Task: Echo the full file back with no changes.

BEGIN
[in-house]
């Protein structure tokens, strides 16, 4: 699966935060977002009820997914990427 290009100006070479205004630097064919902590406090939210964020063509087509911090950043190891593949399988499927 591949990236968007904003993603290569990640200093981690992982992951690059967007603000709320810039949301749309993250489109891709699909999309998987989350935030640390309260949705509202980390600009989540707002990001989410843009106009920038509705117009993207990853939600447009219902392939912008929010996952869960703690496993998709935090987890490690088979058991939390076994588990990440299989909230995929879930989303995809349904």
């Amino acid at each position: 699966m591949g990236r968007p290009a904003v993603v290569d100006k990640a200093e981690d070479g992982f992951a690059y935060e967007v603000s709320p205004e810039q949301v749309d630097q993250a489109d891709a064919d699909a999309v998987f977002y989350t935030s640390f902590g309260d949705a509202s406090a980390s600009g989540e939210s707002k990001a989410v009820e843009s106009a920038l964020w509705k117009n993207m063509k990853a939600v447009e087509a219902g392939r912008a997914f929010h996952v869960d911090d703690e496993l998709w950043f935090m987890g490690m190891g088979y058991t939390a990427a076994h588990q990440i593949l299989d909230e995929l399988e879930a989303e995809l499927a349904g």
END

[in-house]
């Protein structure tokens, strides 16, 4: 699966935060977002009820997914990427 290009100006070479205004630097064919902590406090939210964020063509087509911090950043190891593949399988499927 591949990236968007904003993603290569990640200093981690992982992951690059967007603000709320810039949301749309993250489109891709699909999309998987989350935030640390309260949705509202980390600009989540707002990001989410843009106009920038509705117009993207990853939600447009219902392939912008929010996952869960703690496993998709935090987890490690088979058991939390076994588990990440299989909230995929879930989303995809349904």
């Amino acid at each position: 699966m591949g990236r968007p290009a904003v993603v290569d100006k990640a200093e981690d070479g992982f992951a690059y935060e967007v603000s709320p205004e810039q949301v749309d630097q993250a489109d891709a064919d699909a999309v998987f977002y989350t935030s640390f902590g309260d949705a509202s406090a980390s600009g989540e939210s707002k990001a989410v009820e843009s106009a920038l964020w509705k117009n993207m063509k990853a939600v447009e087509a219902g392939r912008a997914f929010h996952v869960d911090d703690e496993l998709w950043f935090m987890g490690m190891g088979y058991t939390a990427a076994h588990q990440i593949l299989d909230e995929l399988e879930a989303e995809l499927a349904g």